I have long been interested in the "Philadelphia Experiment," which was supposedly conducted by the U.S. Navy during World War II as one of the three "city projects." The Manhattan Project, of course, was the development of the atomic bomb. The Philadelphia Experiment supposedly involved the use of magnetism to bend light rays and thus make objects invisible. Legends and sketchy reports have it that objects could be transported from place to place by the use of strong magnetic fields. I grew up around Portsmouth, Virginia, and have long heard rumors that the degaussing facility at the mouth of the western branch of the Elizabeth River was the "receiver" facility for this project, and that a destroyer was briefly transported here before being returned to the Philadelphia Navy Yard. Is this true?
Illustration by Slug Signorino
Right, John, another world-shattering secret that the military has managed to keep hushed up for 50 years. Betcha they store the giant magnets right next to the Roswell alien spacecraft. Even the author of one of the better-known books about the Philadelphia Experiment has backed off on his more outrageous claims, although he still maintains an experiment of some kind did take place.
The whole thing first came to light in the mid-1950s, when someone variously identifying himself as Carlos Allende or Carl Allen wrote several strange letters to a UFO writer named Morris Jessup. Filled with misspellings and stylistic eccentricities, the letters told of a U.S. Navy destroyer that in October 1943 had been subjected to a force field in an effort, apparently successful, to make it invisible. Somehow the ship was also teleported from the Philadelphia Navy Yard to Norfolk, Virginia, and back, all within a matter of minutes. Unfortunately, the experiment also had the side effect of rendering half the officers and crew insane, with some of the crewmen unpredictably becoming invisible or bursting into flame years later. Since this had a negative effect on morale, the Navy halted the experiments and hushed up the whole affair. Or so the letter writer claimed.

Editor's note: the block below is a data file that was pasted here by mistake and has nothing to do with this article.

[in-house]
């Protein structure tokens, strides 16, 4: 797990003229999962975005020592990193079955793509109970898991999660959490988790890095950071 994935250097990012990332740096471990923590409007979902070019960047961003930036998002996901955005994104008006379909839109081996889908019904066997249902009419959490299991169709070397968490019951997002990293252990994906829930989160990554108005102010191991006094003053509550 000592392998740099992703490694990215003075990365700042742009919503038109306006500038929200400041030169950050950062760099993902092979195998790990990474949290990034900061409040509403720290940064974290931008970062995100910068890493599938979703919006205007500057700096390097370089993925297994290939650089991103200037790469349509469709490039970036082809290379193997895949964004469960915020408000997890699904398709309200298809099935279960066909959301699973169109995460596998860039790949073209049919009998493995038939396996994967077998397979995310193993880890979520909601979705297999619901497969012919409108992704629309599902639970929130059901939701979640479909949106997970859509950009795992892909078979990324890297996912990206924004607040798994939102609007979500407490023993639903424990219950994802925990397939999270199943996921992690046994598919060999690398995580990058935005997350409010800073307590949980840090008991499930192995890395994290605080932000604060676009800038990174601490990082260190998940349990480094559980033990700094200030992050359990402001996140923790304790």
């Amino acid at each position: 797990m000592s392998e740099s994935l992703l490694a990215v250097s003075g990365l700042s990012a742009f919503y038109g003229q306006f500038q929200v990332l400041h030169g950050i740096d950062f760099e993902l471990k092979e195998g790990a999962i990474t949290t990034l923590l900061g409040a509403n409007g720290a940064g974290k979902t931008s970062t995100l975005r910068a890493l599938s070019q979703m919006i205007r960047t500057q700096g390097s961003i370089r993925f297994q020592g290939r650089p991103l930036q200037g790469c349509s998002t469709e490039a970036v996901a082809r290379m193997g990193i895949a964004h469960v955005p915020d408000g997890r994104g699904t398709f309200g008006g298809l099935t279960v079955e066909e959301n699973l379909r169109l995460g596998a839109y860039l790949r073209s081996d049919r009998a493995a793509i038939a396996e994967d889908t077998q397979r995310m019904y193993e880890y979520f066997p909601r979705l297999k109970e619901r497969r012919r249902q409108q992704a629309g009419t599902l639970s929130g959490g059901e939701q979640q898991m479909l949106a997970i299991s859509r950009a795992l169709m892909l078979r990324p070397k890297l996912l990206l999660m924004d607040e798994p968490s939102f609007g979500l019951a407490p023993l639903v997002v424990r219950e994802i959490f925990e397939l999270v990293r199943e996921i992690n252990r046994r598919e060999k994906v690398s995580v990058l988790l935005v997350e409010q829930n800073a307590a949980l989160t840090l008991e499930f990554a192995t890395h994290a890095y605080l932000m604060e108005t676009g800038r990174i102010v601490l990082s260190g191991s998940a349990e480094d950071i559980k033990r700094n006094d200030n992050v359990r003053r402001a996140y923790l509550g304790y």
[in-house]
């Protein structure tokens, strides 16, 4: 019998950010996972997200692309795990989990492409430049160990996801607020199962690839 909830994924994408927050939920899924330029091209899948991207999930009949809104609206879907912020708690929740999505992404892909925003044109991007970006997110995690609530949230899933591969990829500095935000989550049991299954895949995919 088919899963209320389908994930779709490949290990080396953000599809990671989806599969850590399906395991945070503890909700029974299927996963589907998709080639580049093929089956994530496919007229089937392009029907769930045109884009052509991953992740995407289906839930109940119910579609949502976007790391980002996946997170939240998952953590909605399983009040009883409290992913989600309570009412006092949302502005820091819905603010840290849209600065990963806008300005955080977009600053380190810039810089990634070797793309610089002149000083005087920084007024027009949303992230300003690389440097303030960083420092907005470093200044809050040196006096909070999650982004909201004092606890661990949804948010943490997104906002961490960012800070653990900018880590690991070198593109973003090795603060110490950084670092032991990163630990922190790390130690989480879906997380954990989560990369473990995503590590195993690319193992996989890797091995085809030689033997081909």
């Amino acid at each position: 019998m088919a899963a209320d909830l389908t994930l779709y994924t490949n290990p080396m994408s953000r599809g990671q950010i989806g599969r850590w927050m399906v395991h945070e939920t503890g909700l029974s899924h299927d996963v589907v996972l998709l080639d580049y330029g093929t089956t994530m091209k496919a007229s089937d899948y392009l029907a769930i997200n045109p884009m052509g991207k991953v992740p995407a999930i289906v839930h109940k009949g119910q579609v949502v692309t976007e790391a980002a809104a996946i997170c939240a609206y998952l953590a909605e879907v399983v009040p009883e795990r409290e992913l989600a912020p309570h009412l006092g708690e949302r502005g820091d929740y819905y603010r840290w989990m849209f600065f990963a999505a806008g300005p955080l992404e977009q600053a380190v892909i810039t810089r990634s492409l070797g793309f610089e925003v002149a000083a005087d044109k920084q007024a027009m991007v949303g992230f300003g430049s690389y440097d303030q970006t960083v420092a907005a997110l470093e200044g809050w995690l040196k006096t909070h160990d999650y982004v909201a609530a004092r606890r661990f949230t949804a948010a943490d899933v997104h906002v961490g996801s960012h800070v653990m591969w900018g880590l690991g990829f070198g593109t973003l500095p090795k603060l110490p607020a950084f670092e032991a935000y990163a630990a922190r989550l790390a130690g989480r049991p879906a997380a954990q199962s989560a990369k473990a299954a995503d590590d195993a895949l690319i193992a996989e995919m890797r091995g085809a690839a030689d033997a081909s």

The story was taken up by various writers over the years, but received its fullest treatment in The Philadelphia Experiment by William L. Moore with Charles Berlitz (1979). The book, which was the basis for a 1984 movie, claimed the ship involved was the U.S.S. Eldridge, but offered no hard evidence. The Navy, unsurprisingly, says it has no knowledge of any such experiment.
I spoke with William Moore and found he no longer believes the Philadelphia Experiment involved invisibility or teleportation. Instead, further research has convinced Moore it was part of an effort by the Navy to make ships radar-proof, supposedly in an effort to foil radar-guided torpedoes that the Germans were believed to be developing. The idea was to feed a high-power, low-frequency current into the ship’s hull, in effect making it into a radar antenna that would jam incoming radar. But the initial experiment had unintended side effects on the crew, ranging from nausea to hallucinations and loss of consciousness. The hallucinations were the basis for the wild tales that later arose.
This version is less absurd than the original yarn, but it’s still got holes in it. For one thing, a Navy historian sensibly points out, there’s no such thing as a radar-guided torpedo — radar doesn’t work underwater, something people understood even back in 1943. (The Germans used acoustic torpedoes, which homed in on the sound of a ship’s engines.)
Moore still doesn’t have much documentary evidence. If it exists, he and the Navy agree it’s in the National Archives in Washington. Moore says R&D records take up “a mile and a half of shelf space” and aren’t indexed, so finding the right stuff could take a while. He doesn’t seem up for it and I’ve been a little busy, so for the moment I’d purge myself of thoughts of invisible warships. Right now the only proven way to make ships disappear is budget cuts.
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